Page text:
By John Ross Source: China.org.cn Published: 2017-8-1
Recent publication of U.S. GDP figures for the 2nd quarter means data is now available for comparison of China and America, the two largest economies, for the first half of this year.
A systematic comparison of the two economies` performance shows that China`s economy is growing more than three times as fast as the U.S`s. Because, as will be shown below, China`s growth has not decelerated significantly, the main issue to clarify in comparing Chinese and American growth is trends in the latter.
This article, therefore, analyzes the new U.S. factual data, errors made by Western media and economic institutions in analysis of the U.S. economy.
The U.S. GDP growth in the 2nd quarter was 2.1 percent – a very slight increase from 2.0 percent in the 1st quarter. Figure 1 compares this to China`s 6.9 percent growth in the same period.
Making a comparison of the latest data to the beginning of 2015, it may be seen that China`s economy slowed very marginally (7.0 percent to 6.9 percent), while the U.S. economy slowed significantly (3.8 percent to 2.1 percent). Therefore, the claim by Bloomberg and other sections of the Western media that lately the U.S. was undergoing “strong recovery” while China faced the threat of a “hard landing” are the reverse of the truth.
Not only was China growing more than three times as fast as the U.S. but China`s economy scarcely slowed while the U.S. decelerated substantially.
Situation of the U.S. business cycle
To assess the significance of the latest American data, it is necessary to bear in mind that market economies are inherently cyclical. It is therefore necessary, to avoid exaggerating or underestimating growth, to separate long-term trends from purely short-term cyclical fluctuations.
This may be done by taking a sufficiently long-term average that smooths out business cycle fluctuations – the economy will then be seen to show cyclical fluctuations above and below this long-term average. Figure 2 therefore shows the latest U.S. GDP increase of 2.1 percent compared to its 20-year moving annual average of 2.2 percent. A five-year moving average shows an extremely similar annual average 2.1 percent growth.
Compared to this long-term average growth, Figure 2 shows that, in 2016, the figure was significantly below its long-term average, indicating a cyclical downturn. In 2017, purely for business cycle reasons, it would be expected that the U.S. economy would grow at or faster than its long-term average in order to compensate for very slow growth in 2016.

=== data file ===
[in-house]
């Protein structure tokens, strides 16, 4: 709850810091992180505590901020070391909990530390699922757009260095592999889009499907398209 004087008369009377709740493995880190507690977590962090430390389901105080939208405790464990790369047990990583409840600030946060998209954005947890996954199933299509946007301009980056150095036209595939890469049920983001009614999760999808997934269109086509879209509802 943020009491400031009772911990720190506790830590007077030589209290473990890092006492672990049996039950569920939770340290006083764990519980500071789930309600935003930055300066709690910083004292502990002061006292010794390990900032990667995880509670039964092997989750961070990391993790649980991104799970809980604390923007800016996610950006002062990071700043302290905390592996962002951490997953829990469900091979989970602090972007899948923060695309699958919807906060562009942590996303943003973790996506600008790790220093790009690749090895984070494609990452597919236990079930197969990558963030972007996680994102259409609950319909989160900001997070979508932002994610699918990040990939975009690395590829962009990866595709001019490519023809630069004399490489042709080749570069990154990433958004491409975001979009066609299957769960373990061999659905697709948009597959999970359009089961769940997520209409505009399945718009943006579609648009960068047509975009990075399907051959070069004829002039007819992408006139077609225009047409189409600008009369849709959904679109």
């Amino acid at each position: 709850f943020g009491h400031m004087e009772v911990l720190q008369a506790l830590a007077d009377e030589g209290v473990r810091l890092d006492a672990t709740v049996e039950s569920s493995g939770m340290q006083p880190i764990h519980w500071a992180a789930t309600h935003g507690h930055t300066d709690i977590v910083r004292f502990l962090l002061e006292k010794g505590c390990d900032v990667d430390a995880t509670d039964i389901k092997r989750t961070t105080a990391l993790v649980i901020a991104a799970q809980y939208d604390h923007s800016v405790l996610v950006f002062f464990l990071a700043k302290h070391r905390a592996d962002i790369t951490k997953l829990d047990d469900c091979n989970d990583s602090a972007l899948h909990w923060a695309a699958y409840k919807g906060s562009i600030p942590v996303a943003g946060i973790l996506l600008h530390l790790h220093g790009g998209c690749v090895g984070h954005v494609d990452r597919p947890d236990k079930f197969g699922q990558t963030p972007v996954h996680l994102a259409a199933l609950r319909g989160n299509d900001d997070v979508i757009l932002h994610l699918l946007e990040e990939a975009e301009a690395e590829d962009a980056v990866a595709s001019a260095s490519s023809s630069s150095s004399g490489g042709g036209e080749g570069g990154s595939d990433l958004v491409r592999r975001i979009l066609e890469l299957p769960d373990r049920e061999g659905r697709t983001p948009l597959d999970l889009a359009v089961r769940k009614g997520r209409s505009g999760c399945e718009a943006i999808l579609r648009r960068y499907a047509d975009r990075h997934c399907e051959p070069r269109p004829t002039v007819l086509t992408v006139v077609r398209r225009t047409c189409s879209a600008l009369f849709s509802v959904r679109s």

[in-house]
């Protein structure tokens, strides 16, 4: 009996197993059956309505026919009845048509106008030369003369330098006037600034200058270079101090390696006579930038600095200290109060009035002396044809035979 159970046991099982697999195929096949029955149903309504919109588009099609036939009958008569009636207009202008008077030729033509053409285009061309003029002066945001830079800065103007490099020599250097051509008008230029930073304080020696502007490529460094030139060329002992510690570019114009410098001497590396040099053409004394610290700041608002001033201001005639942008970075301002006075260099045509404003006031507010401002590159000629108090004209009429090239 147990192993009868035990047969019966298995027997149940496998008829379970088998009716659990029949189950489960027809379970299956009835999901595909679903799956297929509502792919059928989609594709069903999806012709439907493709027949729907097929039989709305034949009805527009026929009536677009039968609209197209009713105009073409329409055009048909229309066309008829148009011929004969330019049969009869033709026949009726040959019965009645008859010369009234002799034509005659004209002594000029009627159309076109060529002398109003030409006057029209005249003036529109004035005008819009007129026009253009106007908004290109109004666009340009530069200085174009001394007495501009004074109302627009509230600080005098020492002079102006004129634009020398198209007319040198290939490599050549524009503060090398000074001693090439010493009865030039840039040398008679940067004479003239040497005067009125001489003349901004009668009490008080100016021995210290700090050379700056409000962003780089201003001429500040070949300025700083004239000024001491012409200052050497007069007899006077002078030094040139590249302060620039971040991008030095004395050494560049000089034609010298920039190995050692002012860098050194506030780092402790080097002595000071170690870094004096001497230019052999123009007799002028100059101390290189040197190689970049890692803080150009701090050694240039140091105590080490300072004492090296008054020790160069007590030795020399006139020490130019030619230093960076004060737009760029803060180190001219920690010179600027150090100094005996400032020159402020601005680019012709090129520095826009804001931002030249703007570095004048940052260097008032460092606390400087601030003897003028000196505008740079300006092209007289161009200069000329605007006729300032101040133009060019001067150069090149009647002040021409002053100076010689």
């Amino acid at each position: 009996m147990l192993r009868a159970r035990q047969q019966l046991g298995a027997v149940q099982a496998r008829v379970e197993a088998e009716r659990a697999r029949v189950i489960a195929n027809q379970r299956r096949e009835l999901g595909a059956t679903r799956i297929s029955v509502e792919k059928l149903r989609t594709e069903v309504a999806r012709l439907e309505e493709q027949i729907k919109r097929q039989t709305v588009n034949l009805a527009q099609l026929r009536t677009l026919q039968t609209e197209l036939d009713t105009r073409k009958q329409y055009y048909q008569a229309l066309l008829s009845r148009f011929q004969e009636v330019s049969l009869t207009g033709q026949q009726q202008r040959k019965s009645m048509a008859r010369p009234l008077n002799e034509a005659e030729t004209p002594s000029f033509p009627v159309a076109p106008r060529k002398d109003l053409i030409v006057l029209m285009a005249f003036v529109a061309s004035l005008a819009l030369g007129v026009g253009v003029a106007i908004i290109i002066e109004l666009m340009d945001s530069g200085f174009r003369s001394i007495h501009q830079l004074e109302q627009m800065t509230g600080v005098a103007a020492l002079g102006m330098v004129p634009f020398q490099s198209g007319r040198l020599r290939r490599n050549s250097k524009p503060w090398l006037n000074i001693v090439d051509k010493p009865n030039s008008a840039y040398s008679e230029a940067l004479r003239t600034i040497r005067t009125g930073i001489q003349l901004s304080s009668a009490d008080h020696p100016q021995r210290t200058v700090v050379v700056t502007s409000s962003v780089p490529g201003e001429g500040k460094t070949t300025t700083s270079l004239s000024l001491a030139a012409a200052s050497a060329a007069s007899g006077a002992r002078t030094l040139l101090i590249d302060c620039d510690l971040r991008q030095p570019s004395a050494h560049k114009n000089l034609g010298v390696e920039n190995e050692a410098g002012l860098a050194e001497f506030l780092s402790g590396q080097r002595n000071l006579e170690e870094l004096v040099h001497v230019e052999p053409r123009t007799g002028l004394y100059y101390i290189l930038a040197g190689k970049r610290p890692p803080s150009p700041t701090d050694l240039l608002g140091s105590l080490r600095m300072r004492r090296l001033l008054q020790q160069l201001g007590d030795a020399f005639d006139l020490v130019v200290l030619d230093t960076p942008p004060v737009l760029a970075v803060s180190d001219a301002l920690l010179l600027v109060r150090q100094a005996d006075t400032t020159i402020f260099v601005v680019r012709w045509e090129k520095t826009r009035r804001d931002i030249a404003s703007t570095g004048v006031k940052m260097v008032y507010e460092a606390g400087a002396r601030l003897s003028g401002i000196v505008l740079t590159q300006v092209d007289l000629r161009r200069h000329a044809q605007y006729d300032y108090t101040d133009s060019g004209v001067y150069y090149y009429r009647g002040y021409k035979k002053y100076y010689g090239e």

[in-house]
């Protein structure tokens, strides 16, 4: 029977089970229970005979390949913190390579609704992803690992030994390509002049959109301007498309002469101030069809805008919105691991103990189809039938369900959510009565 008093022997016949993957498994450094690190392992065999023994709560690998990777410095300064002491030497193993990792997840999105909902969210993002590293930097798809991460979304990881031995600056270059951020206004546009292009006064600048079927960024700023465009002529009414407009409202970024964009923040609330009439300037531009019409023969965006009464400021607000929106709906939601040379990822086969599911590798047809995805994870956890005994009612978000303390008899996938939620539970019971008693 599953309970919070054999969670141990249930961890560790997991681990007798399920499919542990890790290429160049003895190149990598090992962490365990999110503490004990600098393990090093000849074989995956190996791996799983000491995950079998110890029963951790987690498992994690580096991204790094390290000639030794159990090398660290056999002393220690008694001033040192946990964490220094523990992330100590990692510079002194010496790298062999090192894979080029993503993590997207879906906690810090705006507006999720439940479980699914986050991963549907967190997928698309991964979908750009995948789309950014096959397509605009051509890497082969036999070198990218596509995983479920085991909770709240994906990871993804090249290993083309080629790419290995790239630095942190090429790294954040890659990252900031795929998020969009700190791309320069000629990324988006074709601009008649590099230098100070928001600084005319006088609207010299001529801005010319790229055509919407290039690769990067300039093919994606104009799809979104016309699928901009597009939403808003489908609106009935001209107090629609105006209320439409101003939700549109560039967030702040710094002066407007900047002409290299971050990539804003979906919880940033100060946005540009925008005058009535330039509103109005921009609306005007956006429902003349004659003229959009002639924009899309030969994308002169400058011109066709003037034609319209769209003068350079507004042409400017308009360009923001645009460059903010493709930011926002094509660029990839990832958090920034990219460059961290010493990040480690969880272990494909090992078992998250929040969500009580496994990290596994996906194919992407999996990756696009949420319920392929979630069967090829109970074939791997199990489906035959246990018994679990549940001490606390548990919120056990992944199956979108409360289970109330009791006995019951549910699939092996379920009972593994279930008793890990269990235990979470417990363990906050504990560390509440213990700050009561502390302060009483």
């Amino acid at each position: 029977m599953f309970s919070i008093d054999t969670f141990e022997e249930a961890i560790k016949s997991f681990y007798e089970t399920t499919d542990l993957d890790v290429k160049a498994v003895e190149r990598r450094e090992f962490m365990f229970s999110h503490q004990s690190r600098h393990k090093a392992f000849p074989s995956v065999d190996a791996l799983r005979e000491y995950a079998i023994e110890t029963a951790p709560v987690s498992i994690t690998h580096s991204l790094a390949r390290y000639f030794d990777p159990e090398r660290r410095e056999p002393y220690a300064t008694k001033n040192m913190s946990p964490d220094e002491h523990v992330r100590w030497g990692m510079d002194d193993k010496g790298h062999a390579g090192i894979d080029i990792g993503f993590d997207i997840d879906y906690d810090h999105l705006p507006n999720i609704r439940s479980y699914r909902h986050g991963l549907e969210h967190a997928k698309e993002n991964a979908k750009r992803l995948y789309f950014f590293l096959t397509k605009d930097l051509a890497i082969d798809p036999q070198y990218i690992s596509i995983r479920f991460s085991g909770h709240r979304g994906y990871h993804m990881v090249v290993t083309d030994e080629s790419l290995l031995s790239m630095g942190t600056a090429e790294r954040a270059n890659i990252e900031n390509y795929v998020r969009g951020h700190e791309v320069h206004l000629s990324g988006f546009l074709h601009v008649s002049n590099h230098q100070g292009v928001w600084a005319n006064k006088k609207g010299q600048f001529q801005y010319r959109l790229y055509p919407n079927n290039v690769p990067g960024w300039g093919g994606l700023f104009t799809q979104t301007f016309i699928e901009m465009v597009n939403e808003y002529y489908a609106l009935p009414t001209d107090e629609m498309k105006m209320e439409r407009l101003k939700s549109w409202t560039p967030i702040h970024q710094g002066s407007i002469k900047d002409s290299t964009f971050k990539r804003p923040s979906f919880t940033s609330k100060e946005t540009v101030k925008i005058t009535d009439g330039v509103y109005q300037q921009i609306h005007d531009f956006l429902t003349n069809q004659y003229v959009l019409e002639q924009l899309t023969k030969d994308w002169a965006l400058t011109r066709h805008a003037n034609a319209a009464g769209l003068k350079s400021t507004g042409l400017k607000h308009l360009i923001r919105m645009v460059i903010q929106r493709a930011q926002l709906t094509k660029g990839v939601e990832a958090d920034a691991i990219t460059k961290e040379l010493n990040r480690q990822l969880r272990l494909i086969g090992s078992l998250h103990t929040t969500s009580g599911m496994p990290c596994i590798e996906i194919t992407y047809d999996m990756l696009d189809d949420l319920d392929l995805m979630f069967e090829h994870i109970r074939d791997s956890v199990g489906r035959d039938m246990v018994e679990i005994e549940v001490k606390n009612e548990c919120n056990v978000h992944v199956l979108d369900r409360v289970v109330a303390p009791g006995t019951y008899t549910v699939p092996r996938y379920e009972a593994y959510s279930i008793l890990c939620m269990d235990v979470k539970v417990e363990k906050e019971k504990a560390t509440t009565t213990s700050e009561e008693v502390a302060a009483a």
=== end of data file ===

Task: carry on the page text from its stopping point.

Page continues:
The slight speeding up of the U.S. economy in the 2nd quarter of 2017, compared to the depressed level in 2016, shows this trend as a normal cyclical movement and not an indication of acceleration of the fundamental American growth rate. President Donald Trump may want to claim credit for some economic recovery, but it`s a purely statistical process and not a serious acceleration.
To summarize, the latest U.S. data shows a normal process of recovery from very depressed growth levels in 2016, but no acceleration from a U.S. basic long term growth rate of at or slightly above 2 percent.
Comparison to predictions
Turning to the test of analysis of the U.S. economy against these facts, it is easy to factually establish that, over a prolonged period, the IMF made systematically over-optimistic projections for the U.S. economy – in technical terms the IMF had an “optimism bias” regarding the U.S. economy.
Twice each year, the IMF publishes five-year projections for countries. To compare these forecasts to actual growth, the latest available annual growth data for the U.S. is for 2016. Figure 3 therefore shows the projections made by the IMF in April 2011 – the earliest year in which it made a forecast for 2016 – compared to actual U.S. growth.
It may be seen that, for every single year, the IMF predicted higher American growth than actually occurred – the annual exaggeration being up to 1.2 percent.
Figure 4 shows the cumulative result of these over-optimistic IMF projections. The IMF projected that in 2010-2016 the U.S. economy would grow by 17.7 percent, whereas actual growth was 12.7 percent. Put in current prices, the U.S. economy in 2016 was $920 billion smaller than the IMF projection.
While at least some errors are inevitable, in a well-constructed economic model errors should be random – that is, projected growth should be sometimes above the actual rate and sometimes below. However, if the differences between projection and reality are always in the same direction there is a systematic bias in the model.
To be fair, it should be stated that the IMF has recently corrected its estimates by sharply revising downwards projections for U.S. growth. In its latest World Economic Outlook, it projects annual average U.S. growth at 2.0 percent from 2016-2022, approximately in line with current factual trends. However, it`s unacceptable that it got it wrong for so long.
The actual situation of the U.S. economy and its comparison with China therefore is:
• There will be a real but relatively limited upturn in the U.S. business cycle in 2017.
• This increase will not be large enough to alter the fundamental trend of slow U.S. medium/long-term growth – which will remain at approximately 2 percent or slightly above.
• China`s economy is continuing to grow more than three times as fast as the U.S`s.
• In recent times, it was the U.S. economy that slowed significantly, not China`s, despite what Western media say.
The author is Senior Fellow at Chongyang Institute for Financial Studies, Renmin University of China.